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Digital Nomads

By David Haldane

March 18, 2024



I should have been there.

Billed as the Philippine’s first Digital Nomad Summit scheduled on Siargao Island last June, it was aimed at displaying the country’s overwhelming charms to a burgeoning class of foreign online workers looking to live abroad.

I’d been invited to speak for two reasons. First, I was a digital nomad myself. And second, I had just published a book extolling the virtues of expat life in the Philippines.

“We’re all accustomed to hearing stories of Filipinos going abroad to seek their fortunes,” I’d told audiences in Manila, Cebu, Iloilo, and Surigao. “Well, my book is about a foreigner coming to the Philippines to find his fortune here. We’re calling it a reverse diaspora.”

That comment always drew smiles and nods. But then the nomad summit got postponed without warning or explanation. And by the time it finally took place in October, I had temporarily left the country myself.

I was reminded of all this by a recent study purporting to list the world’s 10 top spots for digital nomads. What attracted my attention, ironically, wasn’t what it said, but what it didn’t. Glaringly absent was any mention of Siargao or, for that matter, even the Philippines.

“Spain takes the top three cities for nomads,” concluded the study, conducted by a Florida-based company called DesignRush. Why? Because of their “healthcare system and mobility standards,” the authors wrote. The list also named three cities in Italy, two in Thailand, and one each in Portugal and Greece. “As the world embraces the digital nomad lifestyle,” the study gushed, “finding the perfect place to celebrate…while not missing out on work becomes a delightful challenge.”

All of which begs the question, of course, of why not the Philippines? It’s certainly not for lack of trying.

In 2022, the country’s digital economy grew by 11 percent from the previous year to P2.08 trillion, contributing 9.4 percent of the gross domestic product, according to the Philippine Statistics Authority. And last year those numbers were expected to grow even more.

“While migration is traditionally the go-to way to leave (in order to live),” Kay Calpo Lugtu wrote in this newspaper last year, “we are seeing more and more countries transform [their ways] of welcoming foreigners.” She’s the CEO of Hungry Workhorse, a Philippine company dedicated, she says, to “digital and culture transformation.”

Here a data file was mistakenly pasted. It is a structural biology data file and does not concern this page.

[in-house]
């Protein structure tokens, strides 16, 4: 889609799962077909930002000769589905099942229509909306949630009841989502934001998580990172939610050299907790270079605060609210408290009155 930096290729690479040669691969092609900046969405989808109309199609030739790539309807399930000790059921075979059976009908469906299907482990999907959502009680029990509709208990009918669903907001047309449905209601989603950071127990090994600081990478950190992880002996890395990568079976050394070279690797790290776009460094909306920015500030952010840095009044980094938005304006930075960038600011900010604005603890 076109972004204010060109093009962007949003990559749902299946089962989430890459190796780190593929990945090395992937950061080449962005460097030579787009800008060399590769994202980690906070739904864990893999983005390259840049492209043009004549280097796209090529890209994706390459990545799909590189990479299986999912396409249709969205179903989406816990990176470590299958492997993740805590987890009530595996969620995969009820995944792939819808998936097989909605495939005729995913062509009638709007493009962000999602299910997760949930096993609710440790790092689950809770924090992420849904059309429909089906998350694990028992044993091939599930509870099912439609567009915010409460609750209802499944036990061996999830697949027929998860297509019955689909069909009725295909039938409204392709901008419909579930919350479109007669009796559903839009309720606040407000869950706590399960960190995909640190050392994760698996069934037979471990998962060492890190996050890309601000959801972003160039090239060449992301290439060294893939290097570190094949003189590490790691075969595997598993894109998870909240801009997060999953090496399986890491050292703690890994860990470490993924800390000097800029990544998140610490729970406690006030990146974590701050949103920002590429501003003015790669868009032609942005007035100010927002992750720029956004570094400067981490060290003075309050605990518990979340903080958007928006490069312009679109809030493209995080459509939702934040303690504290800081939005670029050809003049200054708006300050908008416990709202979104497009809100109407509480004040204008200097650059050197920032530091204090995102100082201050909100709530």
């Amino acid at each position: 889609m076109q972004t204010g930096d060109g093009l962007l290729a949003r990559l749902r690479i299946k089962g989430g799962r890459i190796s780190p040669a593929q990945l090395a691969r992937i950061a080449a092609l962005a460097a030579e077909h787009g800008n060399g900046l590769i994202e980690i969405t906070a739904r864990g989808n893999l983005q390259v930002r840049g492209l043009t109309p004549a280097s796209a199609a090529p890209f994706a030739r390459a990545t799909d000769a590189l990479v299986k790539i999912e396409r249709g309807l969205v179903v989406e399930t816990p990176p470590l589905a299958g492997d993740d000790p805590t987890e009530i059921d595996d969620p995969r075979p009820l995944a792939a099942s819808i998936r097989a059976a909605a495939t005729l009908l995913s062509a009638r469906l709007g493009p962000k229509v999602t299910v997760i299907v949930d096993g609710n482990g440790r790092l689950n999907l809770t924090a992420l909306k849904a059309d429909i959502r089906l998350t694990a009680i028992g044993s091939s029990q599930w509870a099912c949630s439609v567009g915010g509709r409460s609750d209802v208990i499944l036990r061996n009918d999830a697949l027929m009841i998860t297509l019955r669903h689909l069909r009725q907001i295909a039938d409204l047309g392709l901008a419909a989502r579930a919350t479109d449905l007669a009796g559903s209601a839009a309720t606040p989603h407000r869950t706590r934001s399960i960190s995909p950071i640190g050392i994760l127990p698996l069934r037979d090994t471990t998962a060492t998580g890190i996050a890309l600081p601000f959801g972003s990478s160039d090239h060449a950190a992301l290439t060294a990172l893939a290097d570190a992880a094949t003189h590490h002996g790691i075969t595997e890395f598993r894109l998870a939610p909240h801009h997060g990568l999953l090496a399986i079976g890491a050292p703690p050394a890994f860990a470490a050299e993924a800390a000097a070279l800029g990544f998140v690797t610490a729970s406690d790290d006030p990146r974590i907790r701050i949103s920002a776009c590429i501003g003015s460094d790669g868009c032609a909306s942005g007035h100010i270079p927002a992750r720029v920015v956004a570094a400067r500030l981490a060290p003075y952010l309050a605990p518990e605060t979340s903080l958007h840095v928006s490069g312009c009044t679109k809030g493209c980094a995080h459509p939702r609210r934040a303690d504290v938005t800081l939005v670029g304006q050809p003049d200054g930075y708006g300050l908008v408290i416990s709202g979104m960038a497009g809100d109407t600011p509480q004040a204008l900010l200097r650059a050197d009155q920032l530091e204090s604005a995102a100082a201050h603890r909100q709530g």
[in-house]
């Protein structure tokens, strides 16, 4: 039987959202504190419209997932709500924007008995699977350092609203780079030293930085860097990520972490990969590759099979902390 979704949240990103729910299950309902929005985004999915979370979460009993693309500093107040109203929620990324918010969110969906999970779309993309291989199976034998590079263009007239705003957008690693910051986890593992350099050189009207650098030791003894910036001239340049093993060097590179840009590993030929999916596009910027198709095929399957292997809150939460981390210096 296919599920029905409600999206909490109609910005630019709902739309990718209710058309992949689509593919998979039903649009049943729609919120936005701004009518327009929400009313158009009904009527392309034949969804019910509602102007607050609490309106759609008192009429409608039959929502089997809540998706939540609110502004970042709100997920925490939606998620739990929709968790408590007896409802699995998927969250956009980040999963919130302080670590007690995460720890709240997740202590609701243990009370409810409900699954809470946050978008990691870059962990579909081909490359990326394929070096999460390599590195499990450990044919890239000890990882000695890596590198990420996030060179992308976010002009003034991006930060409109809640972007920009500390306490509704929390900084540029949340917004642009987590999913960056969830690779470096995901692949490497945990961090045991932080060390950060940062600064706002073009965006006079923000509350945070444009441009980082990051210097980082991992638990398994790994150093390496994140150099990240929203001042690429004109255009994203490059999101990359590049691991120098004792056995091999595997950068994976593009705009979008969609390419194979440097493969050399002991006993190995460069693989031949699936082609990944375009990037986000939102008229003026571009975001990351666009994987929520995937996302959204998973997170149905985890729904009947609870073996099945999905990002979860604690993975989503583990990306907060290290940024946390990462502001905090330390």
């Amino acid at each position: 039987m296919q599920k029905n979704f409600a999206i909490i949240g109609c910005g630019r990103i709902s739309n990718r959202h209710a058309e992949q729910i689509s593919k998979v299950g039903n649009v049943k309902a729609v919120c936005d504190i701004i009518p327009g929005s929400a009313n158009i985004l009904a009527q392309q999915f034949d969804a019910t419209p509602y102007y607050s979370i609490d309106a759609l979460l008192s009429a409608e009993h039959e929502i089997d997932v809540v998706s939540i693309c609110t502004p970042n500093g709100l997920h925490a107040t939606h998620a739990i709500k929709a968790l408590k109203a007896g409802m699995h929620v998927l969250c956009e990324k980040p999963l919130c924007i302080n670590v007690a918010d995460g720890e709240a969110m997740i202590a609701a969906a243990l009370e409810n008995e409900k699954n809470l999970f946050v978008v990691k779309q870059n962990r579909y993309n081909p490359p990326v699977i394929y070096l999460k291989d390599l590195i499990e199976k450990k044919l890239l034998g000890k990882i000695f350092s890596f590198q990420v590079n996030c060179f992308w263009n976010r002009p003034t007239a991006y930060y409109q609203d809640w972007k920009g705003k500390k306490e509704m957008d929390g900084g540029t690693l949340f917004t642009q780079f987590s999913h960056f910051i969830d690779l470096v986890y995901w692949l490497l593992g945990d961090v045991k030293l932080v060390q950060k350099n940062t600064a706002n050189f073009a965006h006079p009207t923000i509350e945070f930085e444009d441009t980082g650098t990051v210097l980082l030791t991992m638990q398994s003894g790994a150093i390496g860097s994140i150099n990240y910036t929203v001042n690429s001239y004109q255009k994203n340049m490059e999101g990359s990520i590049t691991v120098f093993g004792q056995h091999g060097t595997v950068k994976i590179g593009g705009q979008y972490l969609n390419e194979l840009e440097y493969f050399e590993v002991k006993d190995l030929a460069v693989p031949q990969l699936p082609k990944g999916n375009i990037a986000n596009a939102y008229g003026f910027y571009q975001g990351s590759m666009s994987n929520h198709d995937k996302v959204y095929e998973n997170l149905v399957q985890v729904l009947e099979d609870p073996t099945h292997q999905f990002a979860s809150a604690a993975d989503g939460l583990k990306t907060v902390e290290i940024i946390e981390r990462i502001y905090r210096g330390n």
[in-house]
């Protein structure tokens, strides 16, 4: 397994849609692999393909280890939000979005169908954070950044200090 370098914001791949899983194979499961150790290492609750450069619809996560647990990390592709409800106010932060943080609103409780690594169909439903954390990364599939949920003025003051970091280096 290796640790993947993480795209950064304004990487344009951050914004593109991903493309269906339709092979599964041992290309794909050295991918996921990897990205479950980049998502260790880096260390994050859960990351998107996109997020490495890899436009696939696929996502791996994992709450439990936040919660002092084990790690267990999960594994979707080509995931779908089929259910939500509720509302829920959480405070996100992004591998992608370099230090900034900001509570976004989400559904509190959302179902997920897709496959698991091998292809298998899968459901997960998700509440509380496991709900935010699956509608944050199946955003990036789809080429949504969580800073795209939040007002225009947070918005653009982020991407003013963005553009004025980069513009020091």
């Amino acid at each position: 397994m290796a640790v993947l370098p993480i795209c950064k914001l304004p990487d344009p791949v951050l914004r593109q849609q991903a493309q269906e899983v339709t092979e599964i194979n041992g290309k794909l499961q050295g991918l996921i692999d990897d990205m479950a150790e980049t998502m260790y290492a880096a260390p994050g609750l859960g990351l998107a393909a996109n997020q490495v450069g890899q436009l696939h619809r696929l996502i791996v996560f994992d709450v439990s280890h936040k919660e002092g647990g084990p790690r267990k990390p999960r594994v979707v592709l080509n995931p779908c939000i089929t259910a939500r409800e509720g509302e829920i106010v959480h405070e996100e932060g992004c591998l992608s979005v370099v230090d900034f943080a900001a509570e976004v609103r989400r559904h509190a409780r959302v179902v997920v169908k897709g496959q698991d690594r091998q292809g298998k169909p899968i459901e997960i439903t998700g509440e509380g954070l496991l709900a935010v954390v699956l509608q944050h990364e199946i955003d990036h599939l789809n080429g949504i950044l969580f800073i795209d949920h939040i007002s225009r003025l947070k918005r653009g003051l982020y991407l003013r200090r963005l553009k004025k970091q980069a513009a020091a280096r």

Indeed, an online publication called A Complete Digital Nomad Philippines Guide praises the country’s beautiful landscapes, outdoor activities, affordability, diverse cuisine, nightlife, and hospitable culture. Another one entitled How to Become a Digital Nomad in the Philippines lists its 9 top nomadic locations as Manila, Cebu, Davao, Siargao, Palawan, Boracay, General Santos, Baguio, and La Union.

Historically, two major drawbacks have undermined the Philippines’ appeal to digital wanderers. First, its lack of consistent high-speed internet, especially outside the country’s major metropolitan areas. Second, the absence of special visas like those offered by Malaysia, Indonesia, South Korea, Bali, and Spain.

The first problem was largely averted by last year’s introduction of billionaire Elon Musk’s Starlink satellite internet service nationwide. And the second, many expect, will soon be eased by the issuance of nomadic-friendly visas allowing working foreigners uninterrupted stays of a year or more. Qualified applicants will likely need valid passports, certain income levels, documented employment by companies or clients outside the Philippines, clean criminal records, and international health insurance covering them while they’re here.

One of the highlights of the three-day Siargao conference I missed, in fact, was a presentation on House Bill No. 8165—known as the Digital Nomad Visa Bill—introduced by Surigao del Norte First District congressional representative Francisco Jose Matugas II.

It’s still pending. As are the dates of Siargao’s next digital nomad conference. No longer pending, I hope, will be my attendance.






David Haldane is an award-winning journalist, author, and broadcaster with homes in Joshua Tree, California, and Northern Mindanao, Philippines. His latest book, A Tooth in My Popsicle, is available on Amazon. This column appears weekly in The Manila Times.


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